Kurt Knutsson, aka “The Cyberguy,” warned Americans now working at home that in the face of the outbreak of the Chinese virus CODVID-19, hackers have their sights set on devices being used in the home.
Appearing on Fox Business Network’s “Making Money,” Knutsson explained what’s now happening.
“What’s really going on is an uptick in hackers going after — they realize that a lot of people are at home, they are working from home, [hackers] are starting to focus their energies there, preying on us during this pandemic,” he said.
A clip is run showing that hackers are baiting victims by email with an identical copy of an interactive Johns Hopkins University coronavirus outbreak map. There is also a rapidly spreading COVID-19 ransomware that tricks people into downloading a bogus tracker that locks your phone.
The scam threatens to erase everything and leak social media accounts if a ransom is not paid within 48 hours.
Devices like smart speakers, doorbells and WiFi routers are also targeted.
Maya Levine, a security engineer with Check Point Software Technologies, advises users to “change the default username and password” on such devices.
“If you leave that default on there, you’re basically leaving your front door unlocked,” she said.
A device known as “HakTrap” is showcased, as a moderator explains it automatically protects your home to lockout ongoing internet scams and threats, easily plugging in ahead of your cable or DSL (digital subscriber line) modem.
“They will get all of your login information,” Levine said. “And if they have that they can access things like your bank account, they can do all sorts of things with your private information — and sometimes with your money.”
Explaining that the clip was about three weeks old, Knutsson said they were seeing an increased presence by hackers even then.
“Right then we had already started to notice that home devices were starting to get on the radar for even greater attacks, and so the one thing you want to do when you’re at home right now… tighten up that internet router password,” he said. “Make sure that the firmware of all your devices at home are up-to-date.”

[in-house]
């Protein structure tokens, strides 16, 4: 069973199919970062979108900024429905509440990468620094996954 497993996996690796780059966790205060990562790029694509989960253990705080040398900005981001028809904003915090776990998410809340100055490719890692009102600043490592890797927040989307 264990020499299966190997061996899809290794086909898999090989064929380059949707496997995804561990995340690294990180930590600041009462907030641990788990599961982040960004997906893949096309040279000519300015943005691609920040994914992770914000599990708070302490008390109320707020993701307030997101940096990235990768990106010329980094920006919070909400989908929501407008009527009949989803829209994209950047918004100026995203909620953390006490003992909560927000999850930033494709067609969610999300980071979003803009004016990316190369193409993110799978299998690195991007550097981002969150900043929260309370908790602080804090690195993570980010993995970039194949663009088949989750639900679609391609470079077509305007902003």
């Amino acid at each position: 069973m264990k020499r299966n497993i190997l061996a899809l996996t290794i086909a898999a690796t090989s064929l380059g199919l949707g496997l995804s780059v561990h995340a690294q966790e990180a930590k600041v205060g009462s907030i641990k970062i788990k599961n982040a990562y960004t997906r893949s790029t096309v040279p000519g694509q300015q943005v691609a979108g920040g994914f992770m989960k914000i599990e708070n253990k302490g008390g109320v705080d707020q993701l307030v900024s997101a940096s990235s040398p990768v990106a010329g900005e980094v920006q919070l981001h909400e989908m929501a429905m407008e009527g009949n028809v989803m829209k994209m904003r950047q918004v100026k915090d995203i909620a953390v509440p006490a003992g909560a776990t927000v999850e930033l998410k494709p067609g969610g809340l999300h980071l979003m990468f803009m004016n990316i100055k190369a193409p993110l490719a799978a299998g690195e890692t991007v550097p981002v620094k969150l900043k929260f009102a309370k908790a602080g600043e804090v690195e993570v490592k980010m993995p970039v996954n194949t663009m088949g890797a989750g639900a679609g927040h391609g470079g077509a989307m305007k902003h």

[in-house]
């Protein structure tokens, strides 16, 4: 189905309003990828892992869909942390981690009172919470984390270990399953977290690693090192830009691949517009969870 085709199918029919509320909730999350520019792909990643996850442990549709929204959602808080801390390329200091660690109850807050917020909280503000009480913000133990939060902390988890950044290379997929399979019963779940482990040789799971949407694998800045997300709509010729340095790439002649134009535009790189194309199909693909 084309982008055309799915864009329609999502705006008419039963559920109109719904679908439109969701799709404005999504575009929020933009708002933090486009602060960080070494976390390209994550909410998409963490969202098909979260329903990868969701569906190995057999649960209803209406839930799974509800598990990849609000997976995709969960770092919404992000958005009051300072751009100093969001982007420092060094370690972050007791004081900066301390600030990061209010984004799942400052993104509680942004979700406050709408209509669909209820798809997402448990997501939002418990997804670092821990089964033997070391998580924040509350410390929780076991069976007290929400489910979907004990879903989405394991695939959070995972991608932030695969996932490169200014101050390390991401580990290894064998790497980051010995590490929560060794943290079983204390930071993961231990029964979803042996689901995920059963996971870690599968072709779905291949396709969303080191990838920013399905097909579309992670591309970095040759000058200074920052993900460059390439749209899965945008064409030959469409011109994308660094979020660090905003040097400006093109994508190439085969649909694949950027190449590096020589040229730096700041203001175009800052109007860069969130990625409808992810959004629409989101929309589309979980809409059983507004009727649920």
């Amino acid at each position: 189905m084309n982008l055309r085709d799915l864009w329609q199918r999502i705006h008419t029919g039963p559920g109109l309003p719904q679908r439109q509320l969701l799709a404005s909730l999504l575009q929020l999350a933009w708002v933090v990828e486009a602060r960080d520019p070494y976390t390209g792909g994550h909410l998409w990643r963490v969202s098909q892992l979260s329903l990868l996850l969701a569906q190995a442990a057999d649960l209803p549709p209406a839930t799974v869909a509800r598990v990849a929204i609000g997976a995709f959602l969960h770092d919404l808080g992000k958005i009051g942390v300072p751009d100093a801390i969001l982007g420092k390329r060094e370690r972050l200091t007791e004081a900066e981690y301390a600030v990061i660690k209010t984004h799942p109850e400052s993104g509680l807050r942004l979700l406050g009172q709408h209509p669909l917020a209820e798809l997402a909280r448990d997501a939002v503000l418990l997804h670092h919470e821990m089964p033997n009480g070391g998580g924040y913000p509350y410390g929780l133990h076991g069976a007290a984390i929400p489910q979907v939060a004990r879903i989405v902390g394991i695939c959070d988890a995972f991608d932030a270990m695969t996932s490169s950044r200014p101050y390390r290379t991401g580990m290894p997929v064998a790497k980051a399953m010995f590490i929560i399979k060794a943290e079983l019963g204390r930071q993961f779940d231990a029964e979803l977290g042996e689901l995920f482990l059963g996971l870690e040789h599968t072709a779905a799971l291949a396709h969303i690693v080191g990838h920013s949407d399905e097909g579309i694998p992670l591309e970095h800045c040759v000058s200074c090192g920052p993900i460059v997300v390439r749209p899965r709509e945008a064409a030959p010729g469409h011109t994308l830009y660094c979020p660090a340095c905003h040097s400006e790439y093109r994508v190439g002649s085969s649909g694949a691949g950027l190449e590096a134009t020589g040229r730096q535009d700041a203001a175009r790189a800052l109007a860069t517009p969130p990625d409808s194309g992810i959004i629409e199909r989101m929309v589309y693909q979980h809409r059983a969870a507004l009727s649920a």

Printers may be one of the more vulnerable home devices that can let hackers inside, Knutsson added.
“You want to really target your own technology so they can’t target you,” he concluded.
With more people searching for coronavirus-related terms and precautionary efforts, the Better Business Bureau and the Federal Trade Commission issued alerts warning people of COVID-19-related scam emails and texts in mid-February.
More from Yahoo News:
One phishing email reviewed by the BBB says “the government has discovered a vaccine but is keeping it secret for ‘security reasons'” despite the fact that this is largely false, the alert says. The email then links to a fraudulent website that asks for credit card information.
Similar intelligence from cybersecurity research company Check Point Research found that the number of internet domain names that include coronavirus-related words had jumped in mid-February, meaning bad actors are creating fraudulent websites related to the new virus outbreak to trick curious users into giving up sensitive information or downloading viruses by accident.
- ‘Science? No. With Biden, it’s always about dark money …’ million-dollar ad campaign hits CDC, teacher’s unions - May 17, 2021
- ‘Step back’: Psaki sends message to her party’s radical Dems, like AOC, on Israel - May 17, 2021
- ‘Da science!’ Dem Rep. Cori Bush trained as a faith healer to cure AIDS, cancer - May 17, 2021